1. Be very aware and make sure you get every document related to the plan in question and what expenses the insurance company has paid.
  • You need the full copy of the plan, not a Summary Plan Description (SPD). The SPD documents do not contain the terms of the plan in their entirety and in order to understand what you are liable for, you need to have the full text of the plan.
    • If the plan does not contain terms regarding subrogation, reimbursement and exclusion, those terms cannot be enforced.  Each of those terms refers to a different action and each one must be present in the plan to be enforceable.
  • Getting a hold of what the insurance company has actually paid is important in the event they are trying to seek reimbursement for expenses that have not been paid yet.

2. If the ERISA subrogation language is in the plan, make sure the that the plan exercises it’s subrogation rights, and if the plan contains a reimbursement clause, analyze it to determine if it contains sufficient language to allow for the plan to recover.

  • The author describes “true subrogation” as “the right to step into the shoes of the plaintiff.” Ask the Plan Administrator as to whether or not that right will be taken advantage of by the Plan, because it’s not, there is a legitimate argument to be made that they should lose that right.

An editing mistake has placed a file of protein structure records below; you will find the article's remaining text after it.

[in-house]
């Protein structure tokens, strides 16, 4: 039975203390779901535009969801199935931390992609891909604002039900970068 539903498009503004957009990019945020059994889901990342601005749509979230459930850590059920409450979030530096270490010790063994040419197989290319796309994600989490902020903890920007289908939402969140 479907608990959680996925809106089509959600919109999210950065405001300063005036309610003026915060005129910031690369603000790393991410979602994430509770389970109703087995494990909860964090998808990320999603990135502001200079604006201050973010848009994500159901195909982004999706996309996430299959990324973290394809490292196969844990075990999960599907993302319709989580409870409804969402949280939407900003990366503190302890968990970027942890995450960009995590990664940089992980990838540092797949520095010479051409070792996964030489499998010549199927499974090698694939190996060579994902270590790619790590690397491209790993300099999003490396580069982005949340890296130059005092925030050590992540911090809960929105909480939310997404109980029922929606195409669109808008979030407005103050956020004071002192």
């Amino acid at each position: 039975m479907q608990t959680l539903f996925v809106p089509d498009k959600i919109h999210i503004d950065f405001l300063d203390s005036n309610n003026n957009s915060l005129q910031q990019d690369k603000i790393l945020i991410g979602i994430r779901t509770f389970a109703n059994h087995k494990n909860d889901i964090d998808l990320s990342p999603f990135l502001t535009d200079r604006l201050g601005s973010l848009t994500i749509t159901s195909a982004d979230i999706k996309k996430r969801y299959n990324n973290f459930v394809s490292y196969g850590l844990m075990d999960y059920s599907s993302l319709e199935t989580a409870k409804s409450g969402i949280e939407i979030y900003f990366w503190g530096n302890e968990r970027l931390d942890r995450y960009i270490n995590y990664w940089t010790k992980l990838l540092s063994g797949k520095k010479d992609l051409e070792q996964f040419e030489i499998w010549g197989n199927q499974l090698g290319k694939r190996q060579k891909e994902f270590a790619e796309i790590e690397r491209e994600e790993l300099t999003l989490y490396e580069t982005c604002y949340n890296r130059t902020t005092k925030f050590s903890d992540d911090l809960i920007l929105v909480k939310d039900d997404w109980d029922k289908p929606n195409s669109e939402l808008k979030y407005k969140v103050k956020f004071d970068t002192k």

• In order for Reimbursement and Subrogation provisions to be effective, they must clearly identify a priority right over partial recovery from a third party.
    • If this priority right is not made clear within the plan language, the made-whole rule will apply.

3. If the made whole doctrine is overridden by the plan, identify if the plan contains language that specifies funds out of which the plan can make a recovery and if that recovery constitutes and “appropriate equitable remedy” under ERISA § 502(a)(3).

  • The language of the plan must (a) show that the plan is trying to obtain a remedy out of specific funds and (b) that the plan language identifies a specific fund itself. This is a crucial detail because not every plan identifies such a fund.
  • According to the author, the Supreme Court issued a Writ of Certiorari to a case from the Eleventh Circuit titled Montanile v. Board of Trustees. In evaluating the case, the Supreme Court will attempt to evaluate ERISA § 502(a)(3) to determine whether “equitable relief” standard is met within the meaning of the statute by a fiduciary trying to recover an over-payment by the plan, if that fiduciary has not specified a fund, possessed and controlled by the Plaintiff, at the time of the fiduciary asserts its’ recovery claim.

 

 

Major Universities Sued For Wrongful 403(b) Administration